Rebecca Good, Legacy Prep’s superintendent, echos the concerns of many other school administrators across the state who say the state’s new grading system doesn’t illustrate what’s really happening in schools. Rather, they say, the grades are a reflection of economics. Schools with fewer children living in poverty tend to have higher grades.
Good said she sought out students from the area’s most struggling neighborhoods when launching Legacy Prep in 2012, with the specific intention of giving underserved children better opportunities. After moving schools and consolidating campuses over the years, her charter district now operates the one small Plano campus and a larger one in Mesquite.
But consolidation led to coding errors during the last round of STAAR testing, and now Good isn’t sure the grade her district received is a clean one because some scores could be missing.
‘F’ grades are particularly troublesome for charters, which will face automatic shutdown by the state if they fail academic standards three years in row.
“We’re having to stand by and possibly appeal our data — using public funds to hire statisticians, hire lawyers — so that we can get a fair chance and a fair rating,” she said.
In the meantime, Legacy Prep schools are focused on serving students, Good said.
“We are very candid when our parents ask us questions,” she said. “We make sure they are happy with what’s going on in their classroom. Ultimately, that’s the end game right there. Are they happy?”
The evolution of grading
Texas launched the state’s first academic accountability program for public schools in 1994 with a tiered system that had “exemplary” at the top and “low performing” or “academically unacceptable” at the bottom. That system lasted through 2011 when lawmakers changed it.
In 1995, Texas approved the launch of charter schools. They’re not part of a typical public school district. They’re generally subject to fewer regulations than traditional schools. For example, they don’t have state mandated class-size limits.
Charters schools serve a small portion of all Texas public school students — about 5 percent — but they often compete directly with urban districts for students. For example, about 33,000 children who live within the boundaries of Dallas ISD instead attend a charter school.
There’s been a massive expansion in the number of charter schools across Texas — many schools have long student waiting lists — as families look for more choices to suit their children’s individual needs. Some public school districts have responded by launching a slew of specialty campuses of their own.
In the previous tiered ratings, charters were generally were overrepresented at both the top and the bottom of the school ratings.
The ratings now being phased out, which used “met standard/improvement required” categories, did little to show at a glance how schools were faring against each other. While the Texas Education Agency does issue distinctions to schools for certain areas — such as college readiness — parents were rarely aware of them.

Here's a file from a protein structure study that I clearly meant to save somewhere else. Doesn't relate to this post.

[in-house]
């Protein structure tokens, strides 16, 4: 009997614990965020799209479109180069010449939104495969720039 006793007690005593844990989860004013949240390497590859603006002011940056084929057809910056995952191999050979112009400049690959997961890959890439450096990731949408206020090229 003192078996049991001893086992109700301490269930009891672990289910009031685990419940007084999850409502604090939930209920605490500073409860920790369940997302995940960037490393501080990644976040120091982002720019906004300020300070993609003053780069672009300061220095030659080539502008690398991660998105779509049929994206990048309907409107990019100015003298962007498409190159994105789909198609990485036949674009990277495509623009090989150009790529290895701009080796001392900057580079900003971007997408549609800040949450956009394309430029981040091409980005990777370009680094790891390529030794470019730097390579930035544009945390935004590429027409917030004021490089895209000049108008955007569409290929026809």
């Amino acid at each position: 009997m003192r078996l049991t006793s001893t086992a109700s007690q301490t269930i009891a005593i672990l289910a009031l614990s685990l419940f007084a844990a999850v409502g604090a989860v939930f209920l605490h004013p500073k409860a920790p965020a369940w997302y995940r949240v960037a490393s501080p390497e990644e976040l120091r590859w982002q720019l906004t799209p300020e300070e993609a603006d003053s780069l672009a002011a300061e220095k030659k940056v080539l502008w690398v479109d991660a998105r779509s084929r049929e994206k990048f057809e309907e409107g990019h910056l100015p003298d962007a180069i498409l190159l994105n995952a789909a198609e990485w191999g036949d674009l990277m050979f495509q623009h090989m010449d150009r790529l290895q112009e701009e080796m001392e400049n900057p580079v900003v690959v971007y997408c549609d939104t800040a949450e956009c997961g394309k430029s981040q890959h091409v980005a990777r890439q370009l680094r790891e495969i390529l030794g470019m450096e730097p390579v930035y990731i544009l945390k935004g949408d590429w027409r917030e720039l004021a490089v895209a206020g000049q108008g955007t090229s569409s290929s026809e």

The new A through F system is intended to give communities a more detailed way of comparing schools. The letter grades are largely determined by how well students did on the STAAR tests, how much progress they made or how schools did in comparison to peers.
Drilling down into the data can reveal the complexity of the grading system.
The fast-growing International Leadership of Texas charter network, which serves about 18,000 students across the state, earned a ‘B’ as a district. But it also had five campuses that would have faced F’s if individual campuses had received grades and the state hadn’t issued accountability waivers to its schools affected by Hurricane Harvey.
Those failing campuses would have included its elementary school in Lancaster, which fared worse than the nearby Rosa Parks-Millbrooks Elementary in Lancaster ISD that would have earned a ‘B’. The charter’s east Fort Worth middle school would have failed while the Fort Worth ISD’s Meadowbrook Middle nearby would have earned a ‘C.’
IL Texas officials said that the grades do reflect some areas where they are working to improve. But the accountability system doesn’t show the charter’s unique work to ensure their students learn Spanish and Chinese alongside English, or their mission to to teach students to be servant leaders.
That’s why all schools must work on maintaining the trust of their parents, said Tony Palagonia, Dallas area superintendent and chief of student support for IL Texas.
“What we do in education, to say it can be boiled down to an A through F grade is a little misleading because it’s about relationships,” Palagonia said. “I don’t remember what teachers gave me my high grade. But I remember what teachers made me feel like I could go out and problem solve. I could go out and lead. And I could go out and accomplish things.”
Some traditional school district officials are sure to tout their school achievements, especially if they are outperforming competitors like charters, said Dax Gonzalez, who oversees governmental relations for the Texas Association of School Boards.
“When you’re having to advertise to recruit or to keep your students, you’re going to use whatever information you can to help your cause,” he said. “But I’ve seen a administrators who just don’t believe the A-F system is helpful to public schools at all. So they’re not going to crow about their A’s and B’s and not complain about D’s and F’s because it’s all still based on high-stakes testing that grades kids unfairly.”